Children should start school at six, says academic
Bright children should start school only at the age of six to avoid early ‘adultification’, an academic has claimed.
by Pragya Saini, Mindful Mum, 23rd May 2012
According to an article published in the Telegraph, education expert Dr Richard House believes that feeding children with an overdose of the three Rs i.e. reading, writing and arithmetic at an early age can cause long term developmental harm.
Gifted pupils face greater risk
The senior lecturer at Roehampton’s University for Therapeutic Education added that rather than starting school at the current standard age of four or five, those with ‘run-away intellect’ would benefit immensely by slowing down in the early years. While quoting a major US study, which was spanned over eight decades, he warned that bright children if pushed too hard to excel can develop in an “intellectually unbalanced way”.
Need for change
While addressing a major conference in central London last week, Dr. House said that children from deprived backgrounds should enter formal education at the younger age because they would ‘benefit from such early interventions’. He also called upon the government to reassess the starting age for formal schooling. He said “The conventional wisdom is that naturally intelligent children should have their intellect fed and stimulated at a young age, so they are not held back.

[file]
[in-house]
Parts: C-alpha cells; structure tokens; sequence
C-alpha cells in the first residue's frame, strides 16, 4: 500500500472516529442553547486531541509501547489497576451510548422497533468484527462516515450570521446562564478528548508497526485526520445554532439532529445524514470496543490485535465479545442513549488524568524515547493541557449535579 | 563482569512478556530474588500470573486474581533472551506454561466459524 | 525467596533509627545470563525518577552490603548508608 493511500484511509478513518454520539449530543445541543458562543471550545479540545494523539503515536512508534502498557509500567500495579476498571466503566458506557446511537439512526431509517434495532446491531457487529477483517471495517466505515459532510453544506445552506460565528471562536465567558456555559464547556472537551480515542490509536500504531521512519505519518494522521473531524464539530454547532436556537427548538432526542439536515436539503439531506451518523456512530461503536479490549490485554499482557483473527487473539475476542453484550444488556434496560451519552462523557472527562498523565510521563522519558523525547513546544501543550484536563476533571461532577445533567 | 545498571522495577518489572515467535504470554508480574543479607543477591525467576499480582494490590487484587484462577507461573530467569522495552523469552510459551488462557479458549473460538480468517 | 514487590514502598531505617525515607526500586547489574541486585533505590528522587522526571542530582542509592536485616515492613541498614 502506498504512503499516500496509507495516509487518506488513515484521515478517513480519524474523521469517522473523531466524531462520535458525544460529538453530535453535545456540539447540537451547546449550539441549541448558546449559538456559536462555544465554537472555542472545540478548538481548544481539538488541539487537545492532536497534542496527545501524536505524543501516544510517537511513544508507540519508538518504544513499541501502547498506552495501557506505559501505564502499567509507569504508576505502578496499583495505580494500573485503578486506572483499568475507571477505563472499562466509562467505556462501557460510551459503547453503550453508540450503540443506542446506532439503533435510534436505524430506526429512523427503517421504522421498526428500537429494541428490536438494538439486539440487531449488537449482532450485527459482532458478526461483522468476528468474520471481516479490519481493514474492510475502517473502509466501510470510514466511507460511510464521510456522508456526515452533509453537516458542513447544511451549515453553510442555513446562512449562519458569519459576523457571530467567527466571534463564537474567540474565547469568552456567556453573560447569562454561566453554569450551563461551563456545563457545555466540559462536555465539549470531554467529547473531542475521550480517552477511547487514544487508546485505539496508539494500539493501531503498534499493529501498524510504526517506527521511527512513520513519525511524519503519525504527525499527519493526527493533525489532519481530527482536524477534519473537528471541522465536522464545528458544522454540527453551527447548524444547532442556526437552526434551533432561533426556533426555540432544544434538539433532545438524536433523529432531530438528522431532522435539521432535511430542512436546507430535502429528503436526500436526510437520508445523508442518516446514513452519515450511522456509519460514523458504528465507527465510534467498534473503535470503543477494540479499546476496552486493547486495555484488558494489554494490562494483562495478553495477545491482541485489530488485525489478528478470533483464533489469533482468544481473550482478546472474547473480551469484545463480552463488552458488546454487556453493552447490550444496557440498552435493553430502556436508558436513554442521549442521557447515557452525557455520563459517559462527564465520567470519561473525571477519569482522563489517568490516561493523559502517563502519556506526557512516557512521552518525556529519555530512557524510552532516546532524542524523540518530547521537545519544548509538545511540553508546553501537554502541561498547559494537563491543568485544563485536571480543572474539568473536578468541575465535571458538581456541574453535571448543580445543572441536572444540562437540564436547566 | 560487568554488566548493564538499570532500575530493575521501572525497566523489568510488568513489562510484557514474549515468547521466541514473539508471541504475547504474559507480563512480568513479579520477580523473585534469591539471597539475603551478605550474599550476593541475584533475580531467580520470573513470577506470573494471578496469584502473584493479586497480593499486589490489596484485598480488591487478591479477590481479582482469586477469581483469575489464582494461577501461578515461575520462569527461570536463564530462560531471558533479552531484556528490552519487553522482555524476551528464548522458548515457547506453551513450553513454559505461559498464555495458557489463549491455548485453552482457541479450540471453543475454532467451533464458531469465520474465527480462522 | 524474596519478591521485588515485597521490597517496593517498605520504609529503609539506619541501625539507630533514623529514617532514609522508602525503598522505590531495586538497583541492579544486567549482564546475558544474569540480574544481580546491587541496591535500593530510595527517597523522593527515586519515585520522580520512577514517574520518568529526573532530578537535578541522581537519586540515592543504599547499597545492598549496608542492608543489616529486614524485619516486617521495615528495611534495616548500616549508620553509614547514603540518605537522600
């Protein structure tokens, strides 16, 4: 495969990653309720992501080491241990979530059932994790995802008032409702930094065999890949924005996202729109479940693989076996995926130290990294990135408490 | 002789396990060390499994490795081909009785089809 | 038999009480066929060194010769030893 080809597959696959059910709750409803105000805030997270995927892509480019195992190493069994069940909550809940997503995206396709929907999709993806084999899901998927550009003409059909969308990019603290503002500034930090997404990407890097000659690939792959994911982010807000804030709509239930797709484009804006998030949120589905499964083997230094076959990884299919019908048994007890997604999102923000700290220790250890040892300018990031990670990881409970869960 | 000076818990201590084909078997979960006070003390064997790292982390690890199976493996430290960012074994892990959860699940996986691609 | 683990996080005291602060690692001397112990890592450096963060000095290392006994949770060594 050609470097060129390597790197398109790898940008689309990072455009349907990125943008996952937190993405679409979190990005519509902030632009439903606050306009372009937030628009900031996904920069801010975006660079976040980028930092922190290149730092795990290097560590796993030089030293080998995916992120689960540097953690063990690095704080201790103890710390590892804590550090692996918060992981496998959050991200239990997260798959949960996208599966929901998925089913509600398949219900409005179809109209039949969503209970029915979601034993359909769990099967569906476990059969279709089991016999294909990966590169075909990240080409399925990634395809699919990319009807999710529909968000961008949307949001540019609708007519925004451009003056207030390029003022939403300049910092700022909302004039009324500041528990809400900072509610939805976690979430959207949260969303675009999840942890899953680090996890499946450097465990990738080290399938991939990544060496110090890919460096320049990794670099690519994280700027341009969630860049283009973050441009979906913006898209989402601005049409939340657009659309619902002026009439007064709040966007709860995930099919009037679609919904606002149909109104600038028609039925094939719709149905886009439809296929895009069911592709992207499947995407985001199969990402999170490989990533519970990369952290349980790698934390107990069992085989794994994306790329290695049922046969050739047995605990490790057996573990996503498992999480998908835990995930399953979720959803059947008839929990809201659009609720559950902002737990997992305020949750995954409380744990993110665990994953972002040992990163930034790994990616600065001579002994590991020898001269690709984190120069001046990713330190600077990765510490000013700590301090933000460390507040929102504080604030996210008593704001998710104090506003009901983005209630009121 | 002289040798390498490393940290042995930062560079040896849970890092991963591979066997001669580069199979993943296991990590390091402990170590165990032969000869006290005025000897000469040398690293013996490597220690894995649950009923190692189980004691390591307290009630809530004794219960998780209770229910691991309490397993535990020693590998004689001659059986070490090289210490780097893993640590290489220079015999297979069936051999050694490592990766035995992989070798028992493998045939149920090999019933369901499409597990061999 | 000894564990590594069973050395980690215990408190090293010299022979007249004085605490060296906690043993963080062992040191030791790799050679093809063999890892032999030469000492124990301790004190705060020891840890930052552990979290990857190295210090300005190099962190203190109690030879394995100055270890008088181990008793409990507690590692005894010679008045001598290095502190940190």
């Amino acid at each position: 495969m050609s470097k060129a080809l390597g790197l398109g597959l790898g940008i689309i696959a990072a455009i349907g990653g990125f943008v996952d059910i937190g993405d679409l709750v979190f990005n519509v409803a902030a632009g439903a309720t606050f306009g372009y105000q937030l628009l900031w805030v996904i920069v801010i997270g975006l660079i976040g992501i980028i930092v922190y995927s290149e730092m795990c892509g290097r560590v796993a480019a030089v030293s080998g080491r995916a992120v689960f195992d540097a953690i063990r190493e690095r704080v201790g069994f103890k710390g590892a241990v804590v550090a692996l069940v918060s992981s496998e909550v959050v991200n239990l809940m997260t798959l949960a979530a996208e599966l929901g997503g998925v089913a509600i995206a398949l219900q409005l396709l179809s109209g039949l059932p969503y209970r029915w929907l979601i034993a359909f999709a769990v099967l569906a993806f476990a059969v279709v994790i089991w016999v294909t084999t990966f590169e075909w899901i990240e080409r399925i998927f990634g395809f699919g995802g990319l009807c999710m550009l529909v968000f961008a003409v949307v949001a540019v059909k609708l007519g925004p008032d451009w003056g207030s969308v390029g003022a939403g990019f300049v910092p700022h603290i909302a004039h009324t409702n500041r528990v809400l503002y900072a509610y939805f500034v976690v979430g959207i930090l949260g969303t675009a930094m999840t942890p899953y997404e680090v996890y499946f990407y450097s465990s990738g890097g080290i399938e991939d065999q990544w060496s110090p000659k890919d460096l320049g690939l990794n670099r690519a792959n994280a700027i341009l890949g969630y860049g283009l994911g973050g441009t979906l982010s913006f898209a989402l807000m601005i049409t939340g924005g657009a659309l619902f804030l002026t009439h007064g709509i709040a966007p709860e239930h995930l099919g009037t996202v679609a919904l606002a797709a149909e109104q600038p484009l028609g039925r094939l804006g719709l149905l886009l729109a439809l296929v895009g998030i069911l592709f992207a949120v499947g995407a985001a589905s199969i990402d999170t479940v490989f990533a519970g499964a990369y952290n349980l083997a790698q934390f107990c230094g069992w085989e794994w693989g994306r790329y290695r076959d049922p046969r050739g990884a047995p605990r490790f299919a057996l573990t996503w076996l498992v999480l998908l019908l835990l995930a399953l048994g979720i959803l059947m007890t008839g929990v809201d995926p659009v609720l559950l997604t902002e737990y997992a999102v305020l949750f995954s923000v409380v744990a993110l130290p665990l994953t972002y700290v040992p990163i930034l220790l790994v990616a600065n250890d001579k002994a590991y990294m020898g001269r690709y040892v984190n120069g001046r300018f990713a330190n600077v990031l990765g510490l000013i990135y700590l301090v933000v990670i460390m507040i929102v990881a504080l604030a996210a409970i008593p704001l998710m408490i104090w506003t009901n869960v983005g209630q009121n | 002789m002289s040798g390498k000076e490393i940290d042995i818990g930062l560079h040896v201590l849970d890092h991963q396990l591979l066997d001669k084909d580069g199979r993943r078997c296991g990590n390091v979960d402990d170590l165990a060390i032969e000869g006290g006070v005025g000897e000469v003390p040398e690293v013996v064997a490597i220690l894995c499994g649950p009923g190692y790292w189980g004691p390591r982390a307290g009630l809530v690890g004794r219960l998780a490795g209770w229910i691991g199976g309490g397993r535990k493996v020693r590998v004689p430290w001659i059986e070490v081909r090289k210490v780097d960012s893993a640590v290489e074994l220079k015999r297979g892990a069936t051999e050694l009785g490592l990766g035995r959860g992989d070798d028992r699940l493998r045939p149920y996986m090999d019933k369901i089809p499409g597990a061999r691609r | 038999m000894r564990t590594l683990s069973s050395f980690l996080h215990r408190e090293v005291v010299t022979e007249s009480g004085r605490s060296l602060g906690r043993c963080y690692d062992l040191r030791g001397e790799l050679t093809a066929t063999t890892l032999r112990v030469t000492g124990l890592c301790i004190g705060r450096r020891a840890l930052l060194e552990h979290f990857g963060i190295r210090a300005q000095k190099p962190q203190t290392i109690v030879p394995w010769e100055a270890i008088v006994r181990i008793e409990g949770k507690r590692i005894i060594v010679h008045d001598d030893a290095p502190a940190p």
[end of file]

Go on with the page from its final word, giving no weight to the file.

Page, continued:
“Yet these new empirical findings strongly suggest that exactly the opposite may well be the case, and that young children’s run-away intellect actually needs to be slowed down in the early years if they are not to risk growing up in an intellectually unbalanced way, with possible life-long negative health effects.”
Currently, almost all English children start nursery or reception school at the age of three or four under a compulsory “nappy curriculum” which falls under the Early Years Foundation Stage. The children then later progress to formal schooling at the age of five. The government recently revealed plans to modify EYFS, cutting the number of targets pre-school children are expected to hit from 69 to 17. But academics claim that the revised version still over-emphasizes desk-based learning, which puts children under a lot of pressure.
The modified plans for pre-school education still focus on the three-R’s and include targets such as:
- Read and understand simple sentences in books and use phonic knowledge to decode regular and some irregular words;
- Write simple sentences that can be read by themselves and others;
- Count up to 20 and use simple addition and subtraction to solve practical problems;
- Use everyday language to describe and compare size, weight, capacity, time and distance
Early Childhood Action
As an alternative approach, 50 leading academics, authors and childcare organizations, earlier this year, formed a group called Early Childhood Action, calling for free imaginative play to be at the centre of young children’s experience and learning.
The modified plans for pre-school education still focus on the three-R.
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Photo: Tanakwho @ Flickr